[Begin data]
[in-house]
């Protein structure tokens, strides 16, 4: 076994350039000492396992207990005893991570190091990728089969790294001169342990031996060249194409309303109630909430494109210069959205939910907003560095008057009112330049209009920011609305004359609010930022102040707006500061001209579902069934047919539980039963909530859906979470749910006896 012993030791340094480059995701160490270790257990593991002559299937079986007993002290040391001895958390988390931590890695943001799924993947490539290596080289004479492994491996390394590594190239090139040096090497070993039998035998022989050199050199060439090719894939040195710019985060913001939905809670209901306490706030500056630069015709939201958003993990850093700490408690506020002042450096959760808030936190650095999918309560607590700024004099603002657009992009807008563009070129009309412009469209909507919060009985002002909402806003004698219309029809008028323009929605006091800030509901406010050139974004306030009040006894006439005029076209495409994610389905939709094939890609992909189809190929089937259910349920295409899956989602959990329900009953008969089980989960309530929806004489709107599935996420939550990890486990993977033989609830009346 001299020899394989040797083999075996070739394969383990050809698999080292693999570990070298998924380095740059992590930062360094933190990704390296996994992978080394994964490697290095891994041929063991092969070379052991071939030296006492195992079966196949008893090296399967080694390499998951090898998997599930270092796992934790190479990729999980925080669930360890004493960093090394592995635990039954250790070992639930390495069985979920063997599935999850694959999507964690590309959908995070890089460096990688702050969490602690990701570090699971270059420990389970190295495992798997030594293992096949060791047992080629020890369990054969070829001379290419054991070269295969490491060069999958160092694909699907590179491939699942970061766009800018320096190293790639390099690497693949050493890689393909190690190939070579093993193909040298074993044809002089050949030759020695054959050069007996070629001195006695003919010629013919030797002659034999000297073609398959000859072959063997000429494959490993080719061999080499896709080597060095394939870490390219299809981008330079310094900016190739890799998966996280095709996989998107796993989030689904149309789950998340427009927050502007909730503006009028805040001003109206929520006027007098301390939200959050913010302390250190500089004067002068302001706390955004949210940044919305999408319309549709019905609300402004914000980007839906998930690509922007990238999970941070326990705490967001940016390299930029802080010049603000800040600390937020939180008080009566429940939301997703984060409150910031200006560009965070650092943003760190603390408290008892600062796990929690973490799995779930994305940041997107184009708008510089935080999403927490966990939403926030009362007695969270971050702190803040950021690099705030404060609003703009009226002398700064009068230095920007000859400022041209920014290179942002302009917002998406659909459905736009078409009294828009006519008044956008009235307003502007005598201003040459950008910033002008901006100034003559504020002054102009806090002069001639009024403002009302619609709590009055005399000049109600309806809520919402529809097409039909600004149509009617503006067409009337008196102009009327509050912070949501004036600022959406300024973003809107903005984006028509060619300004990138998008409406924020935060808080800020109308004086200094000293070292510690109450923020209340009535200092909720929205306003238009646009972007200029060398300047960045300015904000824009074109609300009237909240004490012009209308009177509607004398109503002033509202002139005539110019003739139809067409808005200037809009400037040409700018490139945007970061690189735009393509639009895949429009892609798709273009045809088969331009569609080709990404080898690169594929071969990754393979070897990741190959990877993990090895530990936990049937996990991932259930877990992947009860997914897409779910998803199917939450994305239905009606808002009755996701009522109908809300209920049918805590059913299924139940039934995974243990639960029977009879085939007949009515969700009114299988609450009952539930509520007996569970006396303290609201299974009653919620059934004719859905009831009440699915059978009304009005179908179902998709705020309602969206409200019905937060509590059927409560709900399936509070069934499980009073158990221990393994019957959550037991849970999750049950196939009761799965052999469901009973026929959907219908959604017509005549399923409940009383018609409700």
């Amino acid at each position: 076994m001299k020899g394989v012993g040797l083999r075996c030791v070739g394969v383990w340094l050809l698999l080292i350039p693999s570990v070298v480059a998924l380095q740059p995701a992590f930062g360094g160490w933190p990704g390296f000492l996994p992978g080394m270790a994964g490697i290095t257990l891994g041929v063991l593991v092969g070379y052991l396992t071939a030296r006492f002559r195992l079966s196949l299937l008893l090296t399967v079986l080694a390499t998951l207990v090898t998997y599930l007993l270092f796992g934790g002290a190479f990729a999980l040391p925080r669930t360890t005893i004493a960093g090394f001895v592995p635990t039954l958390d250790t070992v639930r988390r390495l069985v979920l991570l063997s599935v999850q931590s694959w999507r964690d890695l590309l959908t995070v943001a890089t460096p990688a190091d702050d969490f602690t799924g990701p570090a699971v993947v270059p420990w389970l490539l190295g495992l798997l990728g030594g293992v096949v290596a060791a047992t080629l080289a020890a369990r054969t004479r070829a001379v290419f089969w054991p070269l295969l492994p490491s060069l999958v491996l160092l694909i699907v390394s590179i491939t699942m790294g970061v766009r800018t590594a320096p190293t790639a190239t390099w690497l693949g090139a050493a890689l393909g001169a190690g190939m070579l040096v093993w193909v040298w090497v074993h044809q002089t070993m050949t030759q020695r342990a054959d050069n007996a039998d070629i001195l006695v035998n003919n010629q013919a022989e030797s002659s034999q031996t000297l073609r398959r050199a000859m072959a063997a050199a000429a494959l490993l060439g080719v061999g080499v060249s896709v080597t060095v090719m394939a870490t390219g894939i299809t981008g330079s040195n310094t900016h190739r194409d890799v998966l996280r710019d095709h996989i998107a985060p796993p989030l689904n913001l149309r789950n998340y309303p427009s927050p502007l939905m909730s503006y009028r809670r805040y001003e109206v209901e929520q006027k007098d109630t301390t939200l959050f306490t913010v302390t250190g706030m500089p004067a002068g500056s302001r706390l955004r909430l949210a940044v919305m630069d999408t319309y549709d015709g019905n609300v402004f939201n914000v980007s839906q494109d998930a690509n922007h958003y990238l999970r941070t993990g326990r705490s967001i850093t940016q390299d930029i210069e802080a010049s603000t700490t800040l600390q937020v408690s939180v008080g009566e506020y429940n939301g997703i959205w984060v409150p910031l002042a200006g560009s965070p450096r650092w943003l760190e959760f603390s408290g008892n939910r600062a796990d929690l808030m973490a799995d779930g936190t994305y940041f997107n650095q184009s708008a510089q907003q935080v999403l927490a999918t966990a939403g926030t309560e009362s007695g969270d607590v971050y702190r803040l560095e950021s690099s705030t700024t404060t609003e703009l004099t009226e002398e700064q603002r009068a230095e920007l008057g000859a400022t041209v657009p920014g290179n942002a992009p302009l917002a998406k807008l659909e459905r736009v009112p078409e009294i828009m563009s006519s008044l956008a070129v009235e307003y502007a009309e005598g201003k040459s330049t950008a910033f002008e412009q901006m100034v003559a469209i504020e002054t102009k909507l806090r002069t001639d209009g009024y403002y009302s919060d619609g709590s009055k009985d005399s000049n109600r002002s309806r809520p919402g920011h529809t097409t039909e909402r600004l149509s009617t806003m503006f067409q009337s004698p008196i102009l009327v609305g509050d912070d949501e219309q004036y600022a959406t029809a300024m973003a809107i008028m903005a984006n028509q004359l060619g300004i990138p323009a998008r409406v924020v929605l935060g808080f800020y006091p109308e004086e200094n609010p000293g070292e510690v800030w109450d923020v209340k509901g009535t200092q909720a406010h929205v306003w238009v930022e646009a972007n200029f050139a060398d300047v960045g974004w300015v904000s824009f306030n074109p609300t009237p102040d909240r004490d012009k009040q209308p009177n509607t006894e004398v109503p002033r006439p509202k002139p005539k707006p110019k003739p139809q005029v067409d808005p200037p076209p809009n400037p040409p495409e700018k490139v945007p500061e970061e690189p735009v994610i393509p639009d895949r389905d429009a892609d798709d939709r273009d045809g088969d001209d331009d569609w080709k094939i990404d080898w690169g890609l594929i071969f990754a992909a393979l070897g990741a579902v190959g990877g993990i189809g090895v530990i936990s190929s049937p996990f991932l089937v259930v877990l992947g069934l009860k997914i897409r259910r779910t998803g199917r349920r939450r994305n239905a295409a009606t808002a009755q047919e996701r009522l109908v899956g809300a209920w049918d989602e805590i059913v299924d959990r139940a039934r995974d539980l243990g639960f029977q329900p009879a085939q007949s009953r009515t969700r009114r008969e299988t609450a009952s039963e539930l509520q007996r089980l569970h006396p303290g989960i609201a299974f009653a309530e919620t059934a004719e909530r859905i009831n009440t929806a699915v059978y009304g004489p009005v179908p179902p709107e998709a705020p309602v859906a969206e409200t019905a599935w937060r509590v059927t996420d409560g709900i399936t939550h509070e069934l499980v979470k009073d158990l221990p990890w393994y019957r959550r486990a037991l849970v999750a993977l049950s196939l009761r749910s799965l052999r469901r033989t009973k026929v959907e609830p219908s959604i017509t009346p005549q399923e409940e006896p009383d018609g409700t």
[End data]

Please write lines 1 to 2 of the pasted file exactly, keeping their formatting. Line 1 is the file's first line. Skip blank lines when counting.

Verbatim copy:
[in-house]
């Protein structure tokens, strides 16, 4: 076994350039000492396992207990005893991570190091990728089969790294001169342990031996060249194409309303109630909430494109210069959205939910907003560095008057009112330049209009920011609305004359609010930022102040707006500061001209579902069934047919539980039963909530859906979470749910006896 012993030791340094480059995701160490270790257990593991002559299937079986007993002290040391001895958390988390931590890695943001799924993947490539290596080289004479492994491996390394590594190239090139040096090497070993039998035998022989050199050199060439090719894939040195710019985060913001939905809670209901306490706030500056630069015709939201958003993990850093700490408690506020002042450096959760808030936190650095999918309560607590700024004099603002657009992009807008563009070129009309412009469209909507919060009985002002909402806003004698219309029809008028323009929605006091800030509901406010050139974004306030009040006894006439005029076209495409994610389905939709094939890609992909189809190929089937259910349920295409899956989602959990329900009953008969089980989960309530929806004489709107599935996420939550990890486990993977033989609830009346 001299020899394989040797083999075996070739394969383990050809698999080292693999570990070298998924380095740059992590930062360094933190990704390296996994992978080394994964490697290095891994041929063991092969070379052991071939030296006492195992079966196949008893090296399967080694390499998951090898998997599930270092796992934790190479990729999980925080669930360890004493960093090394592995635990039954250790070992639930390495069985979920063997599935999850694959999507964690590309959908995070890089460096990688702050969490602690990701570090699971270059420990389970190295495992798997030594293992096949060791047992080629020890369990054969070829001379290419054991070269295969490491060069999958160092694909699907590179491939699942970061766009800018320096190293790639390099690497693949050493890689393909190690190939070579093993193909040298074993044809002089050949030759020695054959050069007996070629001195006695003919010629013919030797002659034999000297073609398959000859072959063997000429494959490993080719061999080499896709080597060095394939870490390219299809981008330079310094900016190739890799998966996280095709996989998107796993989030689904149309789950998340427009927050502007909730503006009028805040001003109206929520006027007098301390939200959050913010302390250190500089004067002068302001706390955004949210940044919305999408319309549709019905609300402004914000980007839906998930690509922007990238999970941070326990705490967001940016390299930029802080010049603000800040600390937020939180008080009566429940939301997703984060409150910031200006560009965070650092943003760190603390408290008892600062796990929690973490799995779930994305940041997107184009708008510089935080999403927490966990939403926030009362007695969270971050702190803040950021690099705030404060609003703009009226002398700064009068230095920007000859400022041209920014290179942002302009917002998406659909459905736009078409009294828009006519008044956008009235307003502007005598201003040459950008910033002008901006100034003559504020002054102009806090002069001639009024403002009302619609709590009055005399000049109600309806809520919402529809097409039909600004149509009617503006067409009337008196102009009327509050912070949501004036600022959406300024973003809107903005984006028509060619300004990138998008409406924020935060808080800020109308004086200094000293070292510690109450923020209340009535200092909720929205306003238009646009972007200029060398300047960045300015904000824009074109609300009237909240004490012009209308009177509607004398109503002033509202002139005539110019003739139809067409808005200037809009400037040409700018490139945007970061690189735009393509639009895949429009892609798709273009045809088969331009569609080709990404080898690169594929071969990754393979070897990741190959990877993990090895530990936990049937996990991932259930877990992947009860997914897409779910998803199917939450994305239905009606808002009755996701009522109908809300209920049918805590059913299924139940039934995974243990639960029977009879085939007949009515969700009114299988609450009952539930509520007996569970006396303290609201299974009653919620059934004719859905009831009440699915059978009304009005179908179902998709705020309602969206409200019905937060509590059927409560709900399936509070069934499980009073158990221990393994019957959550037991849970999750049950196939009761799965052999469901009973026929959907219908959604017509005549399923409940009383018609409700």